Eye allergies are a common complaint. Many allergens – including dust, pollen, mold and pet dander are airborne, and can irritate the eyes when the allergens come into contact with them. Other common allergens, like certain foods and bee stings, commonly do not affect the eye the way airborne allergens do. Contact lens wearers also frequently note that allergens can make their contacts uncomfortable, either by attaching themselves to the lens or by producing more substances in tears which bind to the contact lens.
If you suffer from seasonal eye allergies, consult our office. While avoidance of the allergen in question is usually the best treatment – such as lifestyle changes or wrap-around sunglasses - many different types of medical treatments for eye allergies are also available by prescription. Be sure to see an eye care professional for prescription information if you experience unusual eye pain, tearing, itching or swelling.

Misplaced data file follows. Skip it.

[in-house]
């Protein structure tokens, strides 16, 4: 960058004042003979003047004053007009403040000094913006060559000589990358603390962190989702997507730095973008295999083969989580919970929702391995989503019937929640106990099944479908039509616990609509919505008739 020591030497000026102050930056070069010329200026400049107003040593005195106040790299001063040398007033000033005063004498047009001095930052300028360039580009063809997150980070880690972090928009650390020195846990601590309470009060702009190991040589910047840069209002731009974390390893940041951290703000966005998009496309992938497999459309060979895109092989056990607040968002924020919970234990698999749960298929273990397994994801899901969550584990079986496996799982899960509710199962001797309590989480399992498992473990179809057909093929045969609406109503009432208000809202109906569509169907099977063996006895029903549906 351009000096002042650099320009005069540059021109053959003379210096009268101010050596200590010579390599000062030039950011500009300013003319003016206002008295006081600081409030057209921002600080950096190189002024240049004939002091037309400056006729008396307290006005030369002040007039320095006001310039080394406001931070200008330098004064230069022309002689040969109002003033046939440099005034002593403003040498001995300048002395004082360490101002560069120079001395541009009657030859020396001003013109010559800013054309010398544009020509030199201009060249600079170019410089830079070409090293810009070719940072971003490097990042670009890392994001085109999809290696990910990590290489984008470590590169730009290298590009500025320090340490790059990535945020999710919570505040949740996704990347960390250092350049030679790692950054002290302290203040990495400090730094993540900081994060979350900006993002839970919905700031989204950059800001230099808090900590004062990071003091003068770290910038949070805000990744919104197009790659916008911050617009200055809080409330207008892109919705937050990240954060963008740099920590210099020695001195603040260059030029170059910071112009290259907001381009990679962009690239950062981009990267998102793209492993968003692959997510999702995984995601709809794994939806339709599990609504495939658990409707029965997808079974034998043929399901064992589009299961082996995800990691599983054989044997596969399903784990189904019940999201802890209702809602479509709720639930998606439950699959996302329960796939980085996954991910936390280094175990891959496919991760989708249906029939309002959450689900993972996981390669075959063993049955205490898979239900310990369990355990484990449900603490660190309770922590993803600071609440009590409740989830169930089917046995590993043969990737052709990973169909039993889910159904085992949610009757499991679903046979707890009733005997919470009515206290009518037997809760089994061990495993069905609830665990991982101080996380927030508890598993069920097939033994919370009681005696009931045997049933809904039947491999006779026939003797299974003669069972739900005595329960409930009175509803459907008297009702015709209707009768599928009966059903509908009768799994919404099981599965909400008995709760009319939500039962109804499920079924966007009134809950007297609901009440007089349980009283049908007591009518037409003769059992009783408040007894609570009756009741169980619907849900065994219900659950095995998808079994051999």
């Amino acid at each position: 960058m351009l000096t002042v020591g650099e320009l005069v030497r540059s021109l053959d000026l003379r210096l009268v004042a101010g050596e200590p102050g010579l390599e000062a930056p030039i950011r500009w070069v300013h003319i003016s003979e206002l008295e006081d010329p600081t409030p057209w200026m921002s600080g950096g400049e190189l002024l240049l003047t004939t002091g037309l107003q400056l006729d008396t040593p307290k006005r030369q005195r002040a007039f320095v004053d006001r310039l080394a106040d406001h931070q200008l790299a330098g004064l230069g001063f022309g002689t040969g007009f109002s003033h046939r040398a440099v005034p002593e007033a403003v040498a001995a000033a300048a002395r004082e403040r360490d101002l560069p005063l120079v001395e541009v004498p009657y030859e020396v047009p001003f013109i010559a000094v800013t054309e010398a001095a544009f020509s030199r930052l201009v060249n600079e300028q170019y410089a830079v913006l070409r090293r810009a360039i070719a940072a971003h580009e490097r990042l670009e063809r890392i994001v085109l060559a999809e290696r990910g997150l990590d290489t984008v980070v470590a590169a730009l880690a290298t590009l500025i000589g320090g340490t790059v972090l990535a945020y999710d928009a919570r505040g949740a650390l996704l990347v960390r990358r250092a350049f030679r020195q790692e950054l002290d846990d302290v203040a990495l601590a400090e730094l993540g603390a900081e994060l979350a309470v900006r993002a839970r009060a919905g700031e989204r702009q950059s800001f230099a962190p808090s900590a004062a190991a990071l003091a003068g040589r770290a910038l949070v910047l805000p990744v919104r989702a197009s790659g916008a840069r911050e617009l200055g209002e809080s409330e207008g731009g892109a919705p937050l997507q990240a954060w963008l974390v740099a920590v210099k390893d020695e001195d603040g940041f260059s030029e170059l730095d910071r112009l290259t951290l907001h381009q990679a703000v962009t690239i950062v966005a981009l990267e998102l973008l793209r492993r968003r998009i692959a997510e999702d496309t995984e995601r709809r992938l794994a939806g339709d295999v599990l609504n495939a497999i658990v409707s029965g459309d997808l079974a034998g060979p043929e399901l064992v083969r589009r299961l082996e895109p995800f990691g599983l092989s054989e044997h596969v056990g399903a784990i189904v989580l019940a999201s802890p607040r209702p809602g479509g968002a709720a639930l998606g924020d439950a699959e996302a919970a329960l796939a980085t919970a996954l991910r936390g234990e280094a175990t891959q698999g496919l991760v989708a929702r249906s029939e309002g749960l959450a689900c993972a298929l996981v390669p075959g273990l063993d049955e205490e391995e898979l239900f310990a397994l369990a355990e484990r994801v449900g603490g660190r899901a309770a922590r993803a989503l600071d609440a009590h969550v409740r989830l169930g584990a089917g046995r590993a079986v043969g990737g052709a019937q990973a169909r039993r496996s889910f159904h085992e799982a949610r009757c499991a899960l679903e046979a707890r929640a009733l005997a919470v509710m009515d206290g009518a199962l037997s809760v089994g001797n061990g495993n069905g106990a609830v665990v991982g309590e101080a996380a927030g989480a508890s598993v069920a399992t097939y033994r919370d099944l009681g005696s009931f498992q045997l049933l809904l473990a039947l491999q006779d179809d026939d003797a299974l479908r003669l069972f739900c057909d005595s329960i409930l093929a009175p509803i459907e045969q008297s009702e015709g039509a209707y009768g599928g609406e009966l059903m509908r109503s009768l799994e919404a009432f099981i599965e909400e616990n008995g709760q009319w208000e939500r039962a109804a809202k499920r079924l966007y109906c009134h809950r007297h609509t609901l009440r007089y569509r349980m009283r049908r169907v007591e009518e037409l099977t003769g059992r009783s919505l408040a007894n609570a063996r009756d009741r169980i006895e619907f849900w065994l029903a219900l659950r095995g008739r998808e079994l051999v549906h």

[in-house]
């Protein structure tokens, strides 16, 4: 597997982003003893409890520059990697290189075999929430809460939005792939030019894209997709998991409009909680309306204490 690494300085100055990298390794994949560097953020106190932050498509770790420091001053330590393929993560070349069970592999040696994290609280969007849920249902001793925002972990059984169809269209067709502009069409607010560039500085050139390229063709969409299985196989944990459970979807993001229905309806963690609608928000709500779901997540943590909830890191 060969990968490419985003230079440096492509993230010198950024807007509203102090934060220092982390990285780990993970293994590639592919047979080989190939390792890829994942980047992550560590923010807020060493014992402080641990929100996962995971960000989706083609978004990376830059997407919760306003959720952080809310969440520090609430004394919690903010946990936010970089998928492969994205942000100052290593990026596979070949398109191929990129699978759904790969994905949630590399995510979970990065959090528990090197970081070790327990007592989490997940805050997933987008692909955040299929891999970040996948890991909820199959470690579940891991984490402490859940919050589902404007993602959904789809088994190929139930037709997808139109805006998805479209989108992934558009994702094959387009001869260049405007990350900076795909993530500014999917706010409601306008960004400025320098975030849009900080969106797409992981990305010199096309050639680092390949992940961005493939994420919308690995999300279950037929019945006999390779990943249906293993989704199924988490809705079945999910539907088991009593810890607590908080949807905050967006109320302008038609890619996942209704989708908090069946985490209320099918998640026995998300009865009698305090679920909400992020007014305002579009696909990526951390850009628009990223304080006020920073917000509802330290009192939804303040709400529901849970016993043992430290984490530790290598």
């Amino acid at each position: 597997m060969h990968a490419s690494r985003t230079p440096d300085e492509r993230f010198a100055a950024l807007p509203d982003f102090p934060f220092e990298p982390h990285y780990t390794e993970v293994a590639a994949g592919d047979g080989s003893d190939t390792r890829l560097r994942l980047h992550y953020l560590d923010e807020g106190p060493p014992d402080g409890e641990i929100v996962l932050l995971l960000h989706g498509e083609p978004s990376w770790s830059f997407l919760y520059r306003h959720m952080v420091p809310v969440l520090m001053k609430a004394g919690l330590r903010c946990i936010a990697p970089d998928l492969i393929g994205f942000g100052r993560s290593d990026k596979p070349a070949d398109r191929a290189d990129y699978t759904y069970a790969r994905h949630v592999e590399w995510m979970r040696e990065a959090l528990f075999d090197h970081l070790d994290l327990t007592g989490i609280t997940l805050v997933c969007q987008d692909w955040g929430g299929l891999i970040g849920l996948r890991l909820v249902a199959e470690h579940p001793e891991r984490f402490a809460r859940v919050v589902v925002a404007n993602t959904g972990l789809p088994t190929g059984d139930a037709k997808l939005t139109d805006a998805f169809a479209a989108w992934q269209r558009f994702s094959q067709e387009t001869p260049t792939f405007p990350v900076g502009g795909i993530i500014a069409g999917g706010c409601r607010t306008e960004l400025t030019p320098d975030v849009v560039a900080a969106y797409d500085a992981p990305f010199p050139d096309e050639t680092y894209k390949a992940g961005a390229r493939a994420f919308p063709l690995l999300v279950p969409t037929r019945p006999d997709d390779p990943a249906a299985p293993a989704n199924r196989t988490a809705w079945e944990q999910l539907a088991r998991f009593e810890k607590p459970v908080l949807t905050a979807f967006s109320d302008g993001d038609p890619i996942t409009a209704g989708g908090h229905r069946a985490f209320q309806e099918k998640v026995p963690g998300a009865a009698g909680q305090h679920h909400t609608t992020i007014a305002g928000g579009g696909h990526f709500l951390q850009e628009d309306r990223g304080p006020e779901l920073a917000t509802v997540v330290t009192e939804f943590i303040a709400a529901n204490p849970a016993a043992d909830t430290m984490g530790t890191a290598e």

You may be prescribed eye drops to treat certain eye conditions, infections or diseases. Before you use any eye drops, be sure to tell the prescribing office about any other prescription or non-prescription medications that you are taking or any allergies that you have.
Always wash your hands before applying eye medication. Open the bottle or tube, being careful that its tip does not touch anything. Pull your lower eyelid down with the tip of your finger and look up or into a mirror. Squeeze one drop or a quarter-inch ribbon of ointment into the bottom lid, trying not to touch your eyelid with the tip of the bottle or tube. Close your eye gently to allow the medication to absorb.